SUPER MOON –
All around the world, images of the blood-blue super-moon of January 31, 2018 have multiplied, each offering its version of this lunar eclipse so special.
The blood blue super moon offered an impressive show this Wednesday, January 31 from 10:51 GMT (11:51 Paris time). As it took place at the same time as a total lunar eclipse, it was adorned with an ash-red hue, a phenomenon known as the blood moon The spectacle of this cosmic trio was perfectly visible to the naked eye from North America and the Pacific Islands but not from Europe because it was no longer night on this side of the globe. When the super moon reached its perigee, ie when it reached its orbit closest to the Earth, it was 359,000 km. She appeared bigger (by 14% anyway) and much brighter (by 30%) than usual. Admire the photos of the super moon.
Super moon 2018
We can say that in 2018, weather phenomena are at the rendezvous. After the super-moon on December 3, 2017 and January 1, 2018, the January 31, 2018 super-moon was the last of the trilogy, approaching 359,000 km from the Earth. The last time the moon reached its maximum perigee was January 26, 1948, approaching 356,461 kilometers. The next low perigee will probably not take place until November 25, 2034. It’s been 150 years since the cosmic trio of blood moon, blue moon and total lunar eclipse had not occurred. If the lunar eclipse can occur several times a year, the conjunction of the two phenomena (super-moon and total eclipse) is rare and gives rise to what is called a moon of blood.
This super moon of Wednesday 31 January 2018 was not visible from Europe or from South America. Only the lucky ones, on the other side of the globe, were able to attend from India to the west of North America, through Asia, Australia and the islands. Pacific Ocean, such as French Polynesia and New Caledonia. On the island of Reunion, however, the lunar eclipse was only partial. The eastern United States and Canada were best positioned to observe the red hue of the eclipse, which occurred in the morning at 5:51 am EST
Blue Super Moon
Super blue moon If this super moon was announced as a blue super moon, it had nothing to do with its color. It is called this because it is the second full moon of a calendar month, indeed a first super moon appeared on January 1, 2018. A fact that occurs only every 19 years. The use of the term “blue” would result from a blunder in an article in the American amateur astronomy magazine Sky and Telescope in 1946.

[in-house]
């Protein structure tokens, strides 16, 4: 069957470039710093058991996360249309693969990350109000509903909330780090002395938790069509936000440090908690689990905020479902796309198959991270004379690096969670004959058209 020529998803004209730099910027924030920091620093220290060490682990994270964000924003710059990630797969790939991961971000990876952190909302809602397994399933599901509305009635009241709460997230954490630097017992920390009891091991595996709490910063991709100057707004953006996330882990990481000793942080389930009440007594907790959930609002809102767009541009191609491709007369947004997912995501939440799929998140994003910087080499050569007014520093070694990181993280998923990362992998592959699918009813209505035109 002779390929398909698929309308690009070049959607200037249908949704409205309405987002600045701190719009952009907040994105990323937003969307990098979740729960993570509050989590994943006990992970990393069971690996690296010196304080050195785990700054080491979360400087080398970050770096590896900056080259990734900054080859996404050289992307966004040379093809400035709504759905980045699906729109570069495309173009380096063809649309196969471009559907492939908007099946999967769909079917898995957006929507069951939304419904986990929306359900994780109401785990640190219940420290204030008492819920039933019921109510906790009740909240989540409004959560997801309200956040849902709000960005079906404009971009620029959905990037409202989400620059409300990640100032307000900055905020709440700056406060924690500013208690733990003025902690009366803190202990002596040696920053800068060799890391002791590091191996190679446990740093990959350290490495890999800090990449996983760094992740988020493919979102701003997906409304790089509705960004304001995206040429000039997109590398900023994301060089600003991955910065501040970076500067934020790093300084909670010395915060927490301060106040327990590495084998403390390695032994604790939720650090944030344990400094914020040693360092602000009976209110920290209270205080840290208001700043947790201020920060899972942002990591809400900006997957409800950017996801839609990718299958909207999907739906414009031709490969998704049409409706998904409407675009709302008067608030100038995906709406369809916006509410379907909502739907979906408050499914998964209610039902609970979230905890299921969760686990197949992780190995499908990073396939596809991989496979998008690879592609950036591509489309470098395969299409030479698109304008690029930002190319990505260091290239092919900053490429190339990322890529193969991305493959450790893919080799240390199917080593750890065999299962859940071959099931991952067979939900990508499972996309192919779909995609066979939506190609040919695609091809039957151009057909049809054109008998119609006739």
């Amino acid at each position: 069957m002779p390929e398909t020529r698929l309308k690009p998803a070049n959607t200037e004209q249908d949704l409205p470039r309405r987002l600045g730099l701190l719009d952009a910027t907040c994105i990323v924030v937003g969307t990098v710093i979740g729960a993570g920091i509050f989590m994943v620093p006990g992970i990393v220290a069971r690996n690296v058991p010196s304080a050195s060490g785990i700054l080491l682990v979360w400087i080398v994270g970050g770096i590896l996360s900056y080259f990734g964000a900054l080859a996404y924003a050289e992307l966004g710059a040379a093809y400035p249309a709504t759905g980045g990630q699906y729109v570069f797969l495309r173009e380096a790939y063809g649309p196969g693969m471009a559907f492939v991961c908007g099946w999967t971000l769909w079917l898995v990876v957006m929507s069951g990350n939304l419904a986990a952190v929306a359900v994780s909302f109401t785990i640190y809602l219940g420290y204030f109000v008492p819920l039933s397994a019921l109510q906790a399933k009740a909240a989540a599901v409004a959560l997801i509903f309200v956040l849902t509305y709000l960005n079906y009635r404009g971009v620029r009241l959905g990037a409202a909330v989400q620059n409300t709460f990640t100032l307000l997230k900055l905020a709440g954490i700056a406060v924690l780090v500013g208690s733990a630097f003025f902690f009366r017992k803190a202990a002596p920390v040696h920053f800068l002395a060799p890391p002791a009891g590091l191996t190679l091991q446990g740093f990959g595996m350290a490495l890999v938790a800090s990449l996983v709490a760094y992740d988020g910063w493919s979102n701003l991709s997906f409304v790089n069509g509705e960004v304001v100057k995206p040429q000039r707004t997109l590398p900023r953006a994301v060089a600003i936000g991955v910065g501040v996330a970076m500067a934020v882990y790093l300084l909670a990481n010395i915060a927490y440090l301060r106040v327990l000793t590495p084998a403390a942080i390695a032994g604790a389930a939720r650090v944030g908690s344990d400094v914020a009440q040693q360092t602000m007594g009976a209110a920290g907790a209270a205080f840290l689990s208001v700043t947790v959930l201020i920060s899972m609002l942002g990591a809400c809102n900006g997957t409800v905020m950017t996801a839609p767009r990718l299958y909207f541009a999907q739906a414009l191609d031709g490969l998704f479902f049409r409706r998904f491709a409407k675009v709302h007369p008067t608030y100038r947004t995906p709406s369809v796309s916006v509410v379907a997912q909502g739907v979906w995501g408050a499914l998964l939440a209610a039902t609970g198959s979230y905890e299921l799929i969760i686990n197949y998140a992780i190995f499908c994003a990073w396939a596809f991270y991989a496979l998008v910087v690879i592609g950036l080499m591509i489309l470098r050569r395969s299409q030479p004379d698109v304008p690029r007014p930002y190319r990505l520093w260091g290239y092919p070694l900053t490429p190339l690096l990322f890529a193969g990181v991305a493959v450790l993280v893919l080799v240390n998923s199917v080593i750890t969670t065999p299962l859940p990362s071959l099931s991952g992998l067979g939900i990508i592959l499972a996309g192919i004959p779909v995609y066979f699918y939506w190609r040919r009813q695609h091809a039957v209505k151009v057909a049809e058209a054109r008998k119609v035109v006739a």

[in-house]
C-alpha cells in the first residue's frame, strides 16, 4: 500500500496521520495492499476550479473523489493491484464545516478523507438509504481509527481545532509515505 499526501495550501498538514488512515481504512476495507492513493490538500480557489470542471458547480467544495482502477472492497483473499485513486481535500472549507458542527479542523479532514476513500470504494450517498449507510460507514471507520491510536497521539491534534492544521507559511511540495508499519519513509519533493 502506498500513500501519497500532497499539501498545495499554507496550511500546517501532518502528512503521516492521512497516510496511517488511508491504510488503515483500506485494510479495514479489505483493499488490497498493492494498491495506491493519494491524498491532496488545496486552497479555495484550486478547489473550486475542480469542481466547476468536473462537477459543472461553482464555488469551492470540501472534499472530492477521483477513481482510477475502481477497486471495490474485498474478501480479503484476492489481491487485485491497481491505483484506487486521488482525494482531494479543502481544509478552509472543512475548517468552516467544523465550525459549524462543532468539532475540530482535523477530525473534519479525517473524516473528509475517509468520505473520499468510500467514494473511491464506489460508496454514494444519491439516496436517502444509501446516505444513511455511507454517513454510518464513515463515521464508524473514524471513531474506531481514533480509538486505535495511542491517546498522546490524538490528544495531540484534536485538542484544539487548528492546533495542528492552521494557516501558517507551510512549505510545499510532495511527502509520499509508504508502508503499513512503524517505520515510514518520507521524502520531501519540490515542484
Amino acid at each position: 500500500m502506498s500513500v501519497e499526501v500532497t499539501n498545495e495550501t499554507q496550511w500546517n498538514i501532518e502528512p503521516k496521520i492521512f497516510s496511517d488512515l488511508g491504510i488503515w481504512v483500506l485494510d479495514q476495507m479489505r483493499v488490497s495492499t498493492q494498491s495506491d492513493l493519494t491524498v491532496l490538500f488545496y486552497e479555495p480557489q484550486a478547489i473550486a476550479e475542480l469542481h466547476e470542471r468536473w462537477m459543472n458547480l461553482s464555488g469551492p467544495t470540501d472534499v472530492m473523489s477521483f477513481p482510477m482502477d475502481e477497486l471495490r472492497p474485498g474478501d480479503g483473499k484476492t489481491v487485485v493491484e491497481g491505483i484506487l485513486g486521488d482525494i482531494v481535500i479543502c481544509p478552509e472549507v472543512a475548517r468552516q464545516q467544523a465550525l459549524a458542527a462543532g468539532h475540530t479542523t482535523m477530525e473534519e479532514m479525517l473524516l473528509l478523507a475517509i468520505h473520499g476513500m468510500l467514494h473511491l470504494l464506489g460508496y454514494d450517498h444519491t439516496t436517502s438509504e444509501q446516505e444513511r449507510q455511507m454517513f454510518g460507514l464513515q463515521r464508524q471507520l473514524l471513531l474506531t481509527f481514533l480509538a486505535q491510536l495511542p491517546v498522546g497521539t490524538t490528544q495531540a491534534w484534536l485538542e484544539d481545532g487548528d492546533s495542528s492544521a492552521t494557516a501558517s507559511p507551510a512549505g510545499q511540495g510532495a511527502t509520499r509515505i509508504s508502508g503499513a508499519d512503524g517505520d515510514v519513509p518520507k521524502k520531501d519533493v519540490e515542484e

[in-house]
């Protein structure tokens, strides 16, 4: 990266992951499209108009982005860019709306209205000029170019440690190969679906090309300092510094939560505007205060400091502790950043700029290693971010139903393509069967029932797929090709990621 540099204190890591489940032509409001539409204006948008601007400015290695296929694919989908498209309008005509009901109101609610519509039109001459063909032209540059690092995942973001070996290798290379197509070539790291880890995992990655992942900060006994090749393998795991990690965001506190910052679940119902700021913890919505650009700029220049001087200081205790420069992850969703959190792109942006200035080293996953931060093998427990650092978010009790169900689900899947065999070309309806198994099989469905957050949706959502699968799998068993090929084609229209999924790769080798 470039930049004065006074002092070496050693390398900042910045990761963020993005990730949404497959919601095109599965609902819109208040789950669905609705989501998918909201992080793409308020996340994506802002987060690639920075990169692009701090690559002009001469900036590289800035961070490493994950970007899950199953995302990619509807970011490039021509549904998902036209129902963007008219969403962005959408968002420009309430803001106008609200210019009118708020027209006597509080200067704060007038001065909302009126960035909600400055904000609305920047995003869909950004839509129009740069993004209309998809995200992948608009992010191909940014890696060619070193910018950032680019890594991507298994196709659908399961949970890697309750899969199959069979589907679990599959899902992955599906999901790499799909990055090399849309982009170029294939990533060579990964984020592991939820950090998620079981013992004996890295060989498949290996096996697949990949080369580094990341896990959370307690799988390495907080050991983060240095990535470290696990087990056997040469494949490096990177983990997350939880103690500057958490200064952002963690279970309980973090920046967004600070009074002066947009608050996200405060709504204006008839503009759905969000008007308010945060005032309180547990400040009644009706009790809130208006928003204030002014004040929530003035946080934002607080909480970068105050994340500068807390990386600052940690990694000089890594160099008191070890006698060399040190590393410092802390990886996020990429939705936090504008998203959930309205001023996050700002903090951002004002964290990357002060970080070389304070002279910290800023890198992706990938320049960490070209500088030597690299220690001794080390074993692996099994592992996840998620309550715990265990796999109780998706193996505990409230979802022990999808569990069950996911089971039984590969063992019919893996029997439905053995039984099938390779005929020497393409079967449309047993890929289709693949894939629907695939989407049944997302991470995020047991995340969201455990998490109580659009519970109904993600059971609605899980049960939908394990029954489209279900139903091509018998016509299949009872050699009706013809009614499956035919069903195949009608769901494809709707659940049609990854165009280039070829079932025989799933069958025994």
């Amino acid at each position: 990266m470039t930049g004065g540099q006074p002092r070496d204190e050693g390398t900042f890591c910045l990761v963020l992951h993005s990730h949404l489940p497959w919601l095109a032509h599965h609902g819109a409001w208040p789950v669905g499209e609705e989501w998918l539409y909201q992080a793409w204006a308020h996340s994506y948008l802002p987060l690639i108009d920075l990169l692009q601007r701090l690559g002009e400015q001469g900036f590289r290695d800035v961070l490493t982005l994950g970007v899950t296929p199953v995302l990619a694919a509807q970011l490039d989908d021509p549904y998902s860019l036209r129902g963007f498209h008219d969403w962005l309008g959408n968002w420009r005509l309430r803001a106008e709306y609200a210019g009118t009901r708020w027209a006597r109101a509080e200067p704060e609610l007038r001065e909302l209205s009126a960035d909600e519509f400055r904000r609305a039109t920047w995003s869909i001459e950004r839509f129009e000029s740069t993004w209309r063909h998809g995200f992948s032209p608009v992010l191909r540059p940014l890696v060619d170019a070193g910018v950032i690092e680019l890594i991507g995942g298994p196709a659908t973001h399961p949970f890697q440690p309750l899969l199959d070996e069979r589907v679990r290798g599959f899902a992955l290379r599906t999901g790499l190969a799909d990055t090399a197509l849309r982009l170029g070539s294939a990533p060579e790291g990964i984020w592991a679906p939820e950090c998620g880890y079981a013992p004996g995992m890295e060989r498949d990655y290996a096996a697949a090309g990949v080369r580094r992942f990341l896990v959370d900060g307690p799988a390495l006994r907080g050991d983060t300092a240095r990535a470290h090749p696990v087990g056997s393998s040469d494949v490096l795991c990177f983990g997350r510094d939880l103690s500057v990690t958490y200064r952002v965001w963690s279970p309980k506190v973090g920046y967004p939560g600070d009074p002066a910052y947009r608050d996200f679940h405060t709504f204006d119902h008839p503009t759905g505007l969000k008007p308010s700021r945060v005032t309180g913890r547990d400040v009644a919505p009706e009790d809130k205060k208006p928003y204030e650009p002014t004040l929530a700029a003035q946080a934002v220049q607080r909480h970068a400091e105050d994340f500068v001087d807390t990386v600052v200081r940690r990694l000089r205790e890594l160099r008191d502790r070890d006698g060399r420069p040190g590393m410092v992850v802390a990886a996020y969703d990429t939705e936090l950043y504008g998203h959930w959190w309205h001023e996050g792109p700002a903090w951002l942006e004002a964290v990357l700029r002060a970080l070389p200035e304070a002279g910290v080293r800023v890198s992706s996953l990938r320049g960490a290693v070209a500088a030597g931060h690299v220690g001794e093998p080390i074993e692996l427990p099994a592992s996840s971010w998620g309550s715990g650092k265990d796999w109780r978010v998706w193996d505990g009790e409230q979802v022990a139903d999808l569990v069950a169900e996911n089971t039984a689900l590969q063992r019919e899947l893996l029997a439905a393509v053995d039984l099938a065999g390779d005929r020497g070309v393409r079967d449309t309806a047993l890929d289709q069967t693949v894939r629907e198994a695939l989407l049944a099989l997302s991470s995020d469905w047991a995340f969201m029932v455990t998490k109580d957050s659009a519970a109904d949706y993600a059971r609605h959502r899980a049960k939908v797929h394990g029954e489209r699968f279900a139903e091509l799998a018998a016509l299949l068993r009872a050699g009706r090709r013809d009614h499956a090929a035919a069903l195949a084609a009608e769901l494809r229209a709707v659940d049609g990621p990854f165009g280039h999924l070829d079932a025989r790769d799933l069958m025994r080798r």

The article in question was entitled “Once in a Blue Moon” and was written by the journalist James Hugh Pruett who misinterpreted the Maine Farmers’ Almanac of 1937. And so this confusing phrase went around the world in no time …! Every two to three years, the year includes 13 full moons instead of 12. The blue super moon is associated with the number 13. Beliefs of the Middle Ages associate these years to 13 full moons to natural disasters but gardeners rather evoke particularly rainy years not very favorable to harvests.
Super moon of blood If you were in metropolitan France, it was unfortunately not possible to observe this cosmic trio since it had occurred in the middle of the day at 11:51 Paris time. In the United States, while it was very early in the morning, NASA advised to go to a high place with a clear view to the west.
The sunlight tinted the moon with a red that sometimes seemed particularly bright. Centuries ago, the “moons of blood” were seen as the announcement of great catastrophes. Today, we know that this color is due to the projection of sunlight. During the lunar eclipse, it was possible to “see the reflections on the lunar surface of all the sunrises and sunsets on Earth”, a phenomenon that results from “a rare alignment of these three astronomical cycles”, had pointed out Professor Jason Aufdenberg of the Embry-Riddle Aeronautical University in Florida.
Time of the Super Moon The best time to observe the super moon on January 31, 2018 was from 10:51 GMT (11:51 Paris time and 5:51 EST for the eastern United States), but it was only visible from the countries where it was dark at the time of its passage behind the Earth. At that time, the Moon was close to the horizon which allowed to benefit, in addition, from the lunar illusion effect. Being close to the elements we see on the horizon (like mountains for example), the satellite of the Earth appeared even more impressive. As for the blue super moon of blood, el